Pakistan Hangs Former Prime Minister Bhutto Summary

  • Last updated on November 10, 2022

The Pakistani government of General Mohammad Zia-ul-Haq seized the opportunity to eliminate a political rival when it executed Zulfikar Ali Bhutto, a former prime minister, after Bhutto was found guilty of complicity in a political murder.

Summary of Event

The career of Zulfikar Ali Bhutto and the significance of his ultimate fate can be understood and appreciated only within the broader context of Pakistan’s political history. The most decisive factor in this history is the country’s creation. Pakistan was born on August 14, 1947, when the British ended two centuries of imperial rule over the Indian subcontinent and transferred governing authority to two countries, India and Pakistan. India inherited a political tradition and a culture that were millennia old. Pakistan, in contrast, could lay claim to no prior existence as a separate country. It had come into being as the result of a separatist movement based on the common identity and sense of minority status of the South Asian Muslim community. India, which declared itself to be a secular state, contained a majority Hindu population as well as citizens of many other communities, including millions of Muslims. Pakistan, in contrast, was intended to be a homeland for Muslims, which meant that its social and political institutions were to be fashioned according to the dictates of Islam. Pakistan;government Executions;Zulfikar Ali Bhutto[Bhutto] Capital punishment [kw]Pakistan Hangs Former Prime Minister Bhutto (Apr. 4, 1979) [kw]Hangs Former Prime Minister Bhutto, Pakistan (Apr. 4, 1979) [kw]Prime Minister Bhutto, Pakistan Hangs Former (Apr. 4, 1979) [kw]Bhutto, Pakistan Hangs Former Prime Minister (Apr. 4, 1979) Pakistan;government Executions;Zulfikar Ali Bhutto[Bhutto] Capital punishment [g]South Asia;Apr. 4, 1979: Pakistan Hangs Former Prime Minister Bhutto[03550] [g]Pakistan;Apr. 4, 1979: Pakistan Hangs Former Prime Minister Bhutto[03550] [c]Terrorism, atrocities, and war crimes;Apr. 4, 1979: Pakistan Hangs Former Prime Minister Bhutto[03550] [c]Government and politics;Apr. 4, 1979: Pakistan Hangs Former Prime Minister Bhutto[03550] Bhutto, Zulfikar Ali Mujibur Rahman Zia-ul-Haq, Mohammad Yahya Khan, Agha Mohammad

The combination of newly gained independence and the role of Islam created a difficult environment within which Pakistan tried to develop politically. For nine years, Pakistan attempted to govern itself by means of a legal framework set down by the Government of India Act of 1935, Government of India Act (1935) a document enacted by the British to meet their imperial needs in governing India. Designing a constitutional framework befitting Pakistan’s distinctive needs and desires was extremely difficult. Issues concerning the institutions of government and the rights, duties, and responsibilities of citizens were so intensely controversial that the nation did not finally agree to a constitution until 1956.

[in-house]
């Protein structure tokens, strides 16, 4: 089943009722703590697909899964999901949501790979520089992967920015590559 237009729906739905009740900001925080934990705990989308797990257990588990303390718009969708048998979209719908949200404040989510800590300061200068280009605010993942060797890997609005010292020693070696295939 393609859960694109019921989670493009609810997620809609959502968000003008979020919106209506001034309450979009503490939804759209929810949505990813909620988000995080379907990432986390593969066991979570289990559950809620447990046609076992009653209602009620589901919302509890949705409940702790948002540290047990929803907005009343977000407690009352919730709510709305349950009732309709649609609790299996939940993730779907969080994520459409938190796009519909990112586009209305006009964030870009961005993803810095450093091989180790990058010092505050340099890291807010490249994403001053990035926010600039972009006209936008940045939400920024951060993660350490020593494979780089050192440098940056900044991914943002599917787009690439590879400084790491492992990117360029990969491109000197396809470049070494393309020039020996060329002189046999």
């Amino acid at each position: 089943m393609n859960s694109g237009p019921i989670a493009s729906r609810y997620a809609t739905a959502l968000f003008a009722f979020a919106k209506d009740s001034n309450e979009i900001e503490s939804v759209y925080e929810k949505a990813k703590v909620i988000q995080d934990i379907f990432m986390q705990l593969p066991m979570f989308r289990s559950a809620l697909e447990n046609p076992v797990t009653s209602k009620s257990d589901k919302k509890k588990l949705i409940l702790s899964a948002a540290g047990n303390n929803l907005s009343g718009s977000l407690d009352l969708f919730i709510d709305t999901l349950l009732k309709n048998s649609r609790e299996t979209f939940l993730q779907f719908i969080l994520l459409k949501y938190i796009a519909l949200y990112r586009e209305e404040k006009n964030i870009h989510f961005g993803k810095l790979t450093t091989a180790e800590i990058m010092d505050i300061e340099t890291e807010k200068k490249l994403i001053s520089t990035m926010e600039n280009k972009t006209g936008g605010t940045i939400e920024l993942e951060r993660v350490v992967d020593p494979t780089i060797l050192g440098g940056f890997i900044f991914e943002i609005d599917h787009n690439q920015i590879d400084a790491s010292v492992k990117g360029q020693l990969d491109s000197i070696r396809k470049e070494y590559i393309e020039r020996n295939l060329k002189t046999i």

This proved to be an abortive effort, as the attempt to blend Western political traditions and institutions with the establishment of an Islamic state proved beyond the grasp of Pakistan’s political leaders. The results of this experience were chronic political disorder and frequent direct intervention by the military into the political affairs of the country, a practice that continually frustrated, and indeed inhibited, Pakistan’s political development. The constitution of 1956 lasted only two years, and martial law was declared for the first time in Pakistan in 1958. Martial law;Pakistan The military regime, after reestablishing civil order, set about crafting a new constitution, one that would not borrow directly from the European parliamentary model, in which voters directly choose their representatives. Instead, an indirect approach was chosen in which the political system was divided into layers and the representatives of each layer would choose the personnel of the next higher level.

This arrangement was introduced in the new constitution of 1962. This constitution, carefully crafted to suit the interests of the military and the bureaucracy, set Pakistan on a course of political development that was fully consistent with Western models of administrative organization but, at the same time, gave only limited political and social freedoms to the citizenry. The new regime, under General Mohammad Ayub Khan, Ayub Khan, Mohammad lasted for more than a decade. During that time, Pakistan became a close friend of and received considerable financial support from the United States. In the late 1960’s, however, Ayub’s government encountered increasing difficulties generated by the politically frustrated opposition. Those opposed to the government included not only those seeking more democracy and freedom but also advocates of a more vigorous Islamic approach to nation building. Opposition came to a head following the failure of Pakistan’s military in its confrontation with India over Kashmir in 1965.

Zulfikar Ali Bhutto.

(Library of Congress)

Among those opposing the regime was Zulfikar Ali Bhutto, scion of a wealthy family of landlords in the province of Sindh. Bhutto came to hold an important place in Pakistani politics in the late 1950’s. During the period of Mohammad Ayub Khan’s rule, Bhutto was Pakistan’s foreign minister. He eventually broke with Ayub and formed his own political party, the Pakistan People’s Party Pakistan People’s Party[Pakistan Peoples Party] (PPP).